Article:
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The Top of the Heap: The music biz is treating Leona Lewis very nicely. She has debuted at No. 1 on this week’s U.S. pop chart, selling 205,000 copies of her Syco/J Records debut, “Spirit” and has become the first British solo artist to ever debut atop the Billboard charts.

New Music: The Austin alternative band, Dawn Over Zero has posted a new track titled Circulation which was produced by Matt Novesky of Blue October. Listen to Circulation as well.

Musical Chairs: Nick Gatfield who has just stepped down as president of Island Records UK, will take the position as head of A&R at EMI for North America and the UK.

War on Piracy: The Pirate Bay, the illegal file sharing site is threatening to seek damages from music industry lobby group The International Federation of the Phonographic Industry (IFPI) for blocking access to its website.

A Mega-Star in the Making: Miley Cyrus who is only 15 years old earned herself $18.2 million last year. Plus, we like her sense of humor because she found Madonna’s 4 minutes song silly which shows in this youtube video that can be viewed here.

Fake It Till You Make It: Myspace just makes things to easy for the average joe band. Labels, promoters and music critics use to check a band’s MySpace page to see how many plays they have but they have come to realize (or at least we did) it’s generally a poor indicator in evaluating the overall success of a band.

According to Wired, a company called TuneBoom Pro claims it can artificially inflate MySpace play counts over a thirty day period for any artist, charging on a sliding scale:

$147 for 1K plays
$417 for 5K plays
$747 for 300K plays

A TuneBoom Pro representative said they even have worked exclusively for the majors up until about a year ago when we offered our services to the independent artist and labels. This isn’t suprising because everybody at one point thought the number of Myspace plays held some type of value but everybody came to the realization that it doesn’t contribute to the overall bottom line. If a relatively unknown artist is getting over 10k plays a day on a consistent basis, then its worth checking into for sure. At the end of the day, it all comes down to GREAT songs….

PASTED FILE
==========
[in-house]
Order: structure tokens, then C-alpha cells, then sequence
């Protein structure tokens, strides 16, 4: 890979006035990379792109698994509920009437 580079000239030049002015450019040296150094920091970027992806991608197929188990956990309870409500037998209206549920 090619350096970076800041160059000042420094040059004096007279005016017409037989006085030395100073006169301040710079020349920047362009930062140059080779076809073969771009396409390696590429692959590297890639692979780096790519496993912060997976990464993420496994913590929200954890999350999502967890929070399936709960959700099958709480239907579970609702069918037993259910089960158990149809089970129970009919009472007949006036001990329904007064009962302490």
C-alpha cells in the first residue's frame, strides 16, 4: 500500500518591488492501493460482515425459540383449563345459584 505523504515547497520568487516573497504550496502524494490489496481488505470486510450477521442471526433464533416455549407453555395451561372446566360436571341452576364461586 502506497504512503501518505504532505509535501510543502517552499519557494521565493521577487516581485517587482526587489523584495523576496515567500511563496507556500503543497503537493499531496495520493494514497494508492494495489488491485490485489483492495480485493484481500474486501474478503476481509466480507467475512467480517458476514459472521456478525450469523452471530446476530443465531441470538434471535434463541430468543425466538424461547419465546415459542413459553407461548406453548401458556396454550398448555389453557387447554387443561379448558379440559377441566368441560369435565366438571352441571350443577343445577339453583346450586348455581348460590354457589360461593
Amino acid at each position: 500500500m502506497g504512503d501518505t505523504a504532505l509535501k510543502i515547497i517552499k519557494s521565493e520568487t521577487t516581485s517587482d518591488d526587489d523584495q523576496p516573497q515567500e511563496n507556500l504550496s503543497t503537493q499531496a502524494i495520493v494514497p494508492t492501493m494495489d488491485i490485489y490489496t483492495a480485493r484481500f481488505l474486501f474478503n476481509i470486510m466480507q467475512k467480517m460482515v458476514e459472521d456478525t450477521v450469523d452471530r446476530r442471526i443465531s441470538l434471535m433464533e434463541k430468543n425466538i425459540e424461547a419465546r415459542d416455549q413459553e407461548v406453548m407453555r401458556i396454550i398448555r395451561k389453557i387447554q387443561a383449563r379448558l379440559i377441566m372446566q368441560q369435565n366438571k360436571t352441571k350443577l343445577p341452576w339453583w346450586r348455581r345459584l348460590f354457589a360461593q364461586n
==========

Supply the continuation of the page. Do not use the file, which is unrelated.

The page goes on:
PluggedIn: Will Smith and his entertainment company called Overbrook Entertainment has unveiled a music video site called PluggedIn featuring thousands of videos from EMI, Sony BMG, Universal and indies. Users can create their own personal profile pages on PluggedIn, but these videos cannot be embedded on outside sites.

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The 2008 Lineup: Austin City Limits Music Festival, scheduled for Sept. 26-28 has announced its lineup and can be viewed here.

New Music: I’m not a particular fan of metal, especially the passionless digitized-sounding metal that came in the year 2000 that left Metallica sounding like the Beatles. I do like the track Isabella’s from the metal band
Destroy The Runner, it has a solid melody.

Motley Crue and Live Nation? Motley Crue is expected to make an announcement in Los Angeles tomorrow, and sources have told Pollstar.com what that big announcement is. Motley Crue is expected to be the next 360-deal signing to Live Nation Artists, adding to the pool that includes Madonna and Jay Z.

Ticketmaster Boasts Virtual Friends: Ticketmaster has created fake Facebook profiles to boost fake popularity and somehow has garnered nearly 157,000 fans on Facebook and created thousands upon thousands of fake accounts according to Valley Mag. How funny!

TuneCore Payout: Brooklyn-based TuneCore paid participating artists more then $1 million in January, according to Digital Music News. According to the company, the bulk of revenues are coming from smaller, unsigned acts, and the most successful is Josh Kelly, who earned $135,000 though TuneCore.

Hip-hop ‘wrong’ for Glastonbury: The Oasis guitarist said having rapper Jay-Z at the festival was the reason ticket sales have been sluggish and had not sold out this year. He said it was “wrong” to have a hip-hop headliner and added that organisers had changed things too much.